I’m working long-distance with my writing partner now, and while slow, at least I’ve made more progress with her than I have on my own for many years.

The time of year plays a big role in my depression, often over-taking me mid-winter through early spring.  Light box therapy, and a new antidepressant I’m hoping will get me through the roughest spots this year – fingers crossed! – and I’m doing my best to stay present rather than in regret from the past, or anxiety of the future.

All we’ve got is now.

But without education, training, and dedication to my mission, current efforts are doomed, so planning for the future is important too.  I’d rather have a reliable map than keep going off course into the scary wilds of my life.

my life map so far

*

*

*

© seekingsearchingmeaning (aka Hermionejh) and Abstractly Distracted’s Blog, 2010 – current

 

 

Uncomfortable

Life is incomprehensible to me.  I learn from my mistakes as I make them, but it sucks to live this way.  You’d think I would have gotten better at it as time went on, but no.

At 16, I traveled to Virginia Beach with a friend, where we decided to stay for the summer, and quickly ran out of the forty bucks between us.  My friend got a waitress job, but I hadn’t found anything yet.  We met a few kids our age, and I hung out with them, smoking pot, while waiting for my friend’s shift to end after midnight.  The police pulled up where me and the two kids were sitting, and one of the kids ran while the cops asked me and this other kid what we were doing and how old we were.  We both said our ages and were promptly hand-cuffed and put into the back of the cruiser, roughly, as though we were resisting, when I asked why I was being hand-cuffed, and was told to ‘shut up’.

I was taken to Tidewater Detention Home, where I was strip searched, and put in a cell, and had no idea what would happen next.  The next day I took a book, or magazine, to my cell, and at roll call, I was told I couldn’t watch TV anymore for violating the rule of not bringing materials into my cell.  I learned the rules by violating them, and I still had no idea why I was there.

It wasn’t until four days later, when I had a court appearance, that I learned I was picked up for loitering and breaking curfew.  LOITERING AND BREAKING CURFEW.  As well as possessing a pipe with pot resin in it.  No pot.  Just resin.  I was told I was never welcome in the state of Virginia again, which was fine with me, but I still felt as though the punishment was ridiculous compared to the ‘crime’.

My son has a sister, whom I dearly love, from his father’s first marriage.  I was out of touch with her for a while but re-connected on Facebook. Unfortunately she felt she was being FB stalked as I liked all her posts, wanting to be a part of her life, however virtual.  I had no idea that was creepy.  I’m the last person on earth who wants to be creepy, but there’s the rub, I guess?

I try to remember that I was born into hell, pretty much.  I experienced domestic violence from day one, being the fifth child of six in a family that was sick from child number one.  I witnessed my mother’s abuse, my siblings abuse, as well as my own – and I became the scapegoat: the one young enough that I might not be as harmed as the rest, but not too young, like my little brother.  I confessed to many things I never did, my older sisters pleading with me to say I did it because the beating was sure to be less for me than my older siblings, but I still got the beating.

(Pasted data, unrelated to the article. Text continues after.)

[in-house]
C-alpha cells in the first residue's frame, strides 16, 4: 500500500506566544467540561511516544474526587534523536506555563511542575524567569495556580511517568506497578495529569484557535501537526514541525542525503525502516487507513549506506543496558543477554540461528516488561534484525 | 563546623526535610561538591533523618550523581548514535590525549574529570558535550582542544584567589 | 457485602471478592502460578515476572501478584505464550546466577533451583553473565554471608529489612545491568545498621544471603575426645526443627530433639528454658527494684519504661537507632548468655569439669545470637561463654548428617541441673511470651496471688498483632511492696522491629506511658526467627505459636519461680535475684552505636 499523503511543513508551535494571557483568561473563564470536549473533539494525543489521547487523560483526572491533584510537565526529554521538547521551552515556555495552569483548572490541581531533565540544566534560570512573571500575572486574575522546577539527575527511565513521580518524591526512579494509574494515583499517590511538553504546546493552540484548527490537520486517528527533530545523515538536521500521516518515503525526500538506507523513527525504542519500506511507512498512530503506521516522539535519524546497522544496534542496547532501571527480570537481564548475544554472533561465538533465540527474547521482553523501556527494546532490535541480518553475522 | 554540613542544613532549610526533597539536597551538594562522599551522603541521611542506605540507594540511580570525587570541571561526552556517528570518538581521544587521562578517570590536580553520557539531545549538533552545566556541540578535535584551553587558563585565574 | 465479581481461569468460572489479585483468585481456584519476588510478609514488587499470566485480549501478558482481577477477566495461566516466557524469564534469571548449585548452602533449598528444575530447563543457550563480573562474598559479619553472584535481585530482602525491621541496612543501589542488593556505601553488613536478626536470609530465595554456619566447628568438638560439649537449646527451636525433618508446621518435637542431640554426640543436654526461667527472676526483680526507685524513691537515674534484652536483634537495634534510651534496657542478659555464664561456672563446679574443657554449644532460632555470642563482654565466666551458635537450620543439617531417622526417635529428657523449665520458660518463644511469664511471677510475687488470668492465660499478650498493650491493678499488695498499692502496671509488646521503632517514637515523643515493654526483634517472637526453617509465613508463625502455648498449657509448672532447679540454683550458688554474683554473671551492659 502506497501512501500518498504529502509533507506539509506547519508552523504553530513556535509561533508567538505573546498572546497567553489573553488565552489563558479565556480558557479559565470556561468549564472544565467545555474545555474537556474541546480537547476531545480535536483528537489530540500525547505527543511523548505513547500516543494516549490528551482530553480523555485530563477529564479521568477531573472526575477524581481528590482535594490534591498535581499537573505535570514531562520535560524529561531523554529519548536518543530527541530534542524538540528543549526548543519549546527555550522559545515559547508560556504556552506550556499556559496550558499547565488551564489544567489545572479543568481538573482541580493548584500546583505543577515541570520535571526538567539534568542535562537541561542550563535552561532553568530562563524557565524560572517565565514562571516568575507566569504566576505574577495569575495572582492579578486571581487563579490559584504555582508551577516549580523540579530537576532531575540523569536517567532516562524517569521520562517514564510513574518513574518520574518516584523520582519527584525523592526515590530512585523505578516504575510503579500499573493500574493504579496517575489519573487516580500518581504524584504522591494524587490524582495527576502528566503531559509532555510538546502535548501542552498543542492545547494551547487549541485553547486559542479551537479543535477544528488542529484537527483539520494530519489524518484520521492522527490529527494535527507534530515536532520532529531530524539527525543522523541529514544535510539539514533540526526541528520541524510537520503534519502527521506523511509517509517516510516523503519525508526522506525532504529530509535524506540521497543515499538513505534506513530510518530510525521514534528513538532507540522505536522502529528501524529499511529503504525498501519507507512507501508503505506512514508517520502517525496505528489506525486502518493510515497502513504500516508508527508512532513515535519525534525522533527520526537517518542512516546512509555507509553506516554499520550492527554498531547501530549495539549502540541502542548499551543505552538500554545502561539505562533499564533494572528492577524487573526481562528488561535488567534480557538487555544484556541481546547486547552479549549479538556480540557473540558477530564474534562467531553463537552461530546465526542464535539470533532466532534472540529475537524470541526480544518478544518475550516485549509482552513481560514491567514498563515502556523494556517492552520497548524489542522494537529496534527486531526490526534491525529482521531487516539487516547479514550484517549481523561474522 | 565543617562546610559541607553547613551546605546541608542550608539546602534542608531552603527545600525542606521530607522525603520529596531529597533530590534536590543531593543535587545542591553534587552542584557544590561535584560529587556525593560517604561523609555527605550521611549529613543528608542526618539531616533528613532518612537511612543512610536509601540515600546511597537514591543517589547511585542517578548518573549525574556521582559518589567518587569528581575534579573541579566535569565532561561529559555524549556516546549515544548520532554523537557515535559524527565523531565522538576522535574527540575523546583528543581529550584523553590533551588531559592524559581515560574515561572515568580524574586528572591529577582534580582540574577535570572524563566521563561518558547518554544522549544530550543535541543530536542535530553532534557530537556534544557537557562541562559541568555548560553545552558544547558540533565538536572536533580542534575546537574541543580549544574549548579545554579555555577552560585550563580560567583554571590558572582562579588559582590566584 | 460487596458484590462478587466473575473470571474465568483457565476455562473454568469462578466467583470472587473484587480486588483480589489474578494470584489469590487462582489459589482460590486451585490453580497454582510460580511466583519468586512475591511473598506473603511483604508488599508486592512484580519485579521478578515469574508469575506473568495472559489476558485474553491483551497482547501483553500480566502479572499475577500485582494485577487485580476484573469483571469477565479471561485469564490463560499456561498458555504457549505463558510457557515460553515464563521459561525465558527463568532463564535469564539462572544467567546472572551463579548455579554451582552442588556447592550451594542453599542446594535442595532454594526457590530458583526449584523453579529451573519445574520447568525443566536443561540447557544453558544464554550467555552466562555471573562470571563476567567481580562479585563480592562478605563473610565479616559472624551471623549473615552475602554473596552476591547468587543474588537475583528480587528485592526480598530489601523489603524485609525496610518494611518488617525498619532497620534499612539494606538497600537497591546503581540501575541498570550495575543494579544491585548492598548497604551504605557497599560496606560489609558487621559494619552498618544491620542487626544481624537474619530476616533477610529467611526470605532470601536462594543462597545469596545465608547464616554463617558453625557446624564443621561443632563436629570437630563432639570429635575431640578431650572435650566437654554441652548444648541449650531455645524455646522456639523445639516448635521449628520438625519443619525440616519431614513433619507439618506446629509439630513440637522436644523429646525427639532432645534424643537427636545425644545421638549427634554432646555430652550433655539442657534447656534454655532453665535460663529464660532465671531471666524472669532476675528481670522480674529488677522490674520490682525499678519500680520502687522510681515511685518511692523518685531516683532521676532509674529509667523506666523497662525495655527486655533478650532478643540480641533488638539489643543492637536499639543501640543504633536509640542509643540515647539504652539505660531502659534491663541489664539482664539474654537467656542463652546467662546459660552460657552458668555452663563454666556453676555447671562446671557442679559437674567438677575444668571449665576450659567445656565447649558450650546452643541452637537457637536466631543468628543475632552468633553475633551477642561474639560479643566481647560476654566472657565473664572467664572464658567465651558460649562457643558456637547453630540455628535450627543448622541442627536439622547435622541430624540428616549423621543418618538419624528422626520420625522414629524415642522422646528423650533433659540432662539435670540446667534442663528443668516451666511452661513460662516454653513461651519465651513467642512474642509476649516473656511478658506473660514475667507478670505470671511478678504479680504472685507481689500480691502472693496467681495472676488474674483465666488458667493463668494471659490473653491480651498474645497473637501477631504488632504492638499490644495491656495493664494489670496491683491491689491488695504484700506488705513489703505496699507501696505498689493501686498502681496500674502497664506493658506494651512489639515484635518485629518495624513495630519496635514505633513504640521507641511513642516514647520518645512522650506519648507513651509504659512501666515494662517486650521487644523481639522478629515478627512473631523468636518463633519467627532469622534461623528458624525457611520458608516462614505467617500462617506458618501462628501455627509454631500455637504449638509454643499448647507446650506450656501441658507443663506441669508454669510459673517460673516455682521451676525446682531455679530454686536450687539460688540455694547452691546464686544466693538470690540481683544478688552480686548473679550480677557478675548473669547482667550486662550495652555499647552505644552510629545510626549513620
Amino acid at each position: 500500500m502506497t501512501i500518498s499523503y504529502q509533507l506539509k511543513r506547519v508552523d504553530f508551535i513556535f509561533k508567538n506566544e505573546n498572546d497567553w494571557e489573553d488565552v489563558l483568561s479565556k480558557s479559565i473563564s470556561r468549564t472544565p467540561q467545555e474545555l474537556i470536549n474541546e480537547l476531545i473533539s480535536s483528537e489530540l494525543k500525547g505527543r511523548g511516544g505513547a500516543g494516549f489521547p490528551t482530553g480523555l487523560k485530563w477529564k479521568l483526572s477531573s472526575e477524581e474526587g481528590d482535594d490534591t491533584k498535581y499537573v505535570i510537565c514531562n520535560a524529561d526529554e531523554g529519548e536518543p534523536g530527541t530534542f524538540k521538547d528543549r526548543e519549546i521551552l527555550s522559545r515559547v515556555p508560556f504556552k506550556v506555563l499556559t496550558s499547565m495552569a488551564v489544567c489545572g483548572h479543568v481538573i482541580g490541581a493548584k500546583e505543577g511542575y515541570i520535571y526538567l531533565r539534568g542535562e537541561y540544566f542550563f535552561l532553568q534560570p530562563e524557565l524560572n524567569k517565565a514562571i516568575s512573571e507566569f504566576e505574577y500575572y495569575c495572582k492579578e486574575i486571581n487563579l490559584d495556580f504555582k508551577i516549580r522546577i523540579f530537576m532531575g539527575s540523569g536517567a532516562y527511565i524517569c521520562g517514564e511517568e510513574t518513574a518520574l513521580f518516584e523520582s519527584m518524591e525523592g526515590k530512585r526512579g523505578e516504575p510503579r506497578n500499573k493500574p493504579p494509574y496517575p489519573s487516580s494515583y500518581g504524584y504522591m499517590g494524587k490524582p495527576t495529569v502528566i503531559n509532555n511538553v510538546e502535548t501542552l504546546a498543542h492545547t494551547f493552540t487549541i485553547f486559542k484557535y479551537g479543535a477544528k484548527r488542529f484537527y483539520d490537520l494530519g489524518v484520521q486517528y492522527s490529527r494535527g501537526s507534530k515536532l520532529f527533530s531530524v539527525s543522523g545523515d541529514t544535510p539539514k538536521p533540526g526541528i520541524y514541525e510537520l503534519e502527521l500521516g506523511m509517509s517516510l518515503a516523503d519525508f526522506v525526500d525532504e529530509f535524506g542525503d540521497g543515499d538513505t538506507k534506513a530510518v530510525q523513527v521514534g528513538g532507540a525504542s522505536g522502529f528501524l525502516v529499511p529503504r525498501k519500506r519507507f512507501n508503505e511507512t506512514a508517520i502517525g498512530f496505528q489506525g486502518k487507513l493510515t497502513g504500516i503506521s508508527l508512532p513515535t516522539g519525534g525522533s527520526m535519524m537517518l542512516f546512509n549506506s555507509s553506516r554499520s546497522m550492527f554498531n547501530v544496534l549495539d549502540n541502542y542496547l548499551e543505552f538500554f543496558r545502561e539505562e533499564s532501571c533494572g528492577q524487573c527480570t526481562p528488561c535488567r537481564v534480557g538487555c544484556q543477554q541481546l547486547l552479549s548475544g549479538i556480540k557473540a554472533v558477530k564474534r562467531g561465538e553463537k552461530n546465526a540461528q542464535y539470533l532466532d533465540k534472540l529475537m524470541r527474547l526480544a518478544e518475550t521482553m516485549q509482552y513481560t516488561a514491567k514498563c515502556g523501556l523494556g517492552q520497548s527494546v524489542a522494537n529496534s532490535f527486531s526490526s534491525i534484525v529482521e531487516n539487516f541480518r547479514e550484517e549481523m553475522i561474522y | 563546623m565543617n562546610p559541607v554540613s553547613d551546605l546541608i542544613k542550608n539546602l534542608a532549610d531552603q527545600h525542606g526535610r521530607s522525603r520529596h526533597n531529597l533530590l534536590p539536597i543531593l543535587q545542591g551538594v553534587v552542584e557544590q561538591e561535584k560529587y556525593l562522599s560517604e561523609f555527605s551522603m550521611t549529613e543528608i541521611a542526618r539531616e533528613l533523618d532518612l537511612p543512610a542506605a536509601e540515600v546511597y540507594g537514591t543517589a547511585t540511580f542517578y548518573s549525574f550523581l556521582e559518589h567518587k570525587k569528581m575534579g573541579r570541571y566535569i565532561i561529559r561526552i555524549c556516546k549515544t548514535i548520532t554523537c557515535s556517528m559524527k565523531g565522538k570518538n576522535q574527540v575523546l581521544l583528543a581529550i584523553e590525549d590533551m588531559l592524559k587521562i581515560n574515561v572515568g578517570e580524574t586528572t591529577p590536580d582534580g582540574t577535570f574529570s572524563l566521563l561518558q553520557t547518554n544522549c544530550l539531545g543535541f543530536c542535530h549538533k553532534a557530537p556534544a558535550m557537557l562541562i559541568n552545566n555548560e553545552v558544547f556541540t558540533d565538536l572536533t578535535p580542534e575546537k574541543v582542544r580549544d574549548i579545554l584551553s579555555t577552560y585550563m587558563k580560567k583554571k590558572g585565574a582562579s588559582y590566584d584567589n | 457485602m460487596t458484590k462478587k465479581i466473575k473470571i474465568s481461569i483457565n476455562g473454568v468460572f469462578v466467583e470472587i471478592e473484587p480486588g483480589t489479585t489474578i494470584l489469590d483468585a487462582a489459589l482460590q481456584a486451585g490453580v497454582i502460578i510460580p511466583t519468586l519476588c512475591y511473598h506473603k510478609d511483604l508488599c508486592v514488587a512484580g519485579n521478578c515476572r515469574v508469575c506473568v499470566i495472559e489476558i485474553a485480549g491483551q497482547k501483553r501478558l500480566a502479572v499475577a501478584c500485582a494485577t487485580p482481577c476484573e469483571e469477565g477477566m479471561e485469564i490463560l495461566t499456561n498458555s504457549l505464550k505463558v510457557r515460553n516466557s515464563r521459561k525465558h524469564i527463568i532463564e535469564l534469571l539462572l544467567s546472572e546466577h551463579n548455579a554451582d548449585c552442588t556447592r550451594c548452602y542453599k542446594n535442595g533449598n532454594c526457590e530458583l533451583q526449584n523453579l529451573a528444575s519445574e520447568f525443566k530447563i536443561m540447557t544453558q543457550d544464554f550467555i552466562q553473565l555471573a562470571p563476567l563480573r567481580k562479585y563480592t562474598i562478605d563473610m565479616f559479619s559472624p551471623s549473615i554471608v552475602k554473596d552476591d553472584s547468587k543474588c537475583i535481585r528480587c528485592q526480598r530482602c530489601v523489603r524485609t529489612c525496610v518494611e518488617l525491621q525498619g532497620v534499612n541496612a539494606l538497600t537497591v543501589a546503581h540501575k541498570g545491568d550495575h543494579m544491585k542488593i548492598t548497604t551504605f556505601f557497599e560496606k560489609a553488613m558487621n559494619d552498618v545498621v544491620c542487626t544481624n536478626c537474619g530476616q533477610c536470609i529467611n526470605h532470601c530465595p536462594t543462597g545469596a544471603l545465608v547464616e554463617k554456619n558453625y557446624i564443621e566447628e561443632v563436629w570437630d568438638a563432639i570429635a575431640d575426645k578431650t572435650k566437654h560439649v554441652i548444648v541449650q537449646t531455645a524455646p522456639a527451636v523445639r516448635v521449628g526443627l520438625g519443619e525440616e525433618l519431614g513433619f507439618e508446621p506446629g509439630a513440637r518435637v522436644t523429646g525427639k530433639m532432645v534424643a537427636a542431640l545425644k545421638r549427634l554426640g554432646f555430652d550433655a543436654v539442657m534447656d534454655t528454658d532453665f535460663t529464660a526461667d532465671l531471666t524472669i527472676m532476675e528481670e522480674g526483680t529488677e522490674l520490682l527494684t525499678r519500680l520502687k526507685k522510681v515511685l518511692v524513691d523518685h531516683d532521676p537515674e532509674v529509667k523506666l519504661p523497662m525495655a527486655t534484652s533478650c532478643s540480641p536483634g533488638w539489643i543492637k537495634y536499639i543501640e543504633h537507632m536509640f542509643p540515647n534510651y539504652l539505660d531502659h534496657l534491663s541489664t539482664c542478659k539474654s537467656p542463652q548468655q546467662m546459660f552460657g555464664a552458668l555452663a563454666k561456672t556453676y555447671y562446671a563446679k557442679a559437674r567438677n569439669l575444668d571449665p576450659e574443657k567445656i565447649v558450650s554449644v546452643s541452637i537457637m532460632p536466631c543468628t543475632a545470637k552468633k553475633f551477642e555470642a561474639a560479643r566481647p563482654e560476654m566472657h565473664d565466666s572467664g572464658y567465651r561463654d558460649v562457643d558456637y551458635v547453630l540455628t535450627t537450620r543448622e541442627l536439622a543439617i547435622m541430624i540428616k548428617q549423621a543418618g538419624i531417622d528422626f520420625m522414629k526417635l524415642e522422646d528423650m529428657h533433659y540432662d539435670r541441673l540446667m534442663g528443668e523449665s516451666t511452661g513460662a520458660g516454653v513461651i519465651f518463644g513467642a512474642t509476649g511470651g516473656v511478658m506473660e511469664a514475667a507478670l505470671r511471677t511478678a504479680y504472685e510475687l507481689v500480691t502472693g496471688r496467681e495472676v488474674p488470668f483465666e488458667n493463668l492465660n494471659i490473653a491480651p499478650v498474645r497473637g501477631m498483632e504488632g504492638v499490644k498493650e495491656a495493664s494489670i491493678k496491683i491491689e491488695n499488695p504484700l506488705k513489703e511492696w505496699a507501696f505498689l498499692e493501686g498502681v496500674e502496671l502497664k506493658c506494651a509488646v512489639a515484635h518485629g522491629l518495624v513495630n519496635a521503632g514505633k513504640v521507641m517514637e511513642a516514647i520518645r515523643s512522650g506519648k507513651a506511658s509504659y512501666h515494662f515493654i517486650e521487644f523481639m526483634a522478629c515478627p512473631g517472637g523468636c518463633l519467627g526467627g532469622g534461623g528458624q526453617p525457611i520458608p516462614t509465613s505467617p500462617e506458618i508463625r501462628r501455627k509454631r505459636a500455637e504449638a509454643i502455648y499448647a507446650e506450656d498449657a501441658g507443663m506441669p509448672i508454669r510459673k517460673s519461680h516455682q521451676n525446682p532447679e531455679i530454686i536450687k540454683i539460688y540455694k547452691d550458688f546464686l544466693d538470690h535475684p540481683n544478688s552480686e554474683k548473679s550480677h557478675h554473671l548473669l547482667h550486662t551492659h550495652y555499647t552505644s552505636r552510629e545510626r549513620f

I accept that I saved my siblings from worse at times.  I’m grateful if that was true. Unfortunately for me, I never learned how to cope with the rest of my life as well as my brethren.  Had my issues only stemmed from my family of origin, that might have been more manageable for me, but there were several other mitigating abusive circumstances throughout my young life that have made success elusive.

An anti-poverty organization I held a seat on a decade ago sponsored a poverty conference.  I can’t remember the speaker’s full name – Chuck Flugel? (my apologies), but he said that people in poverty will never make it out of poverty.  It’s not going to happen.  I remember how pissed I was at such a pronouncement.  How could he say something like that in a room full of despairing people?  But, he was right.  I’ve never made it out of poverty, and most people I’ve ever known in poverty are still there.  Still. there.

We had a vote to increase the salary of our Executive Director that year, and I had to recuse myself from voting because I thought $80,000 a year was appropriate, and they wanted to increase it to $90,000.  The board spoke of how they might lose the director to another company who would pay more, and I thought that if the director left the organization for that, then they were better off.  It was astounding to me that several board members were upset with me for not wanting to authorize the pay increase, but I was looking at the big picture.  Why was the director there?  If salary was the reason, then the director was better off looking for a higher paying position.  $80,000 a year was an incredible amount in my mind, and that was in the mid-1990’s!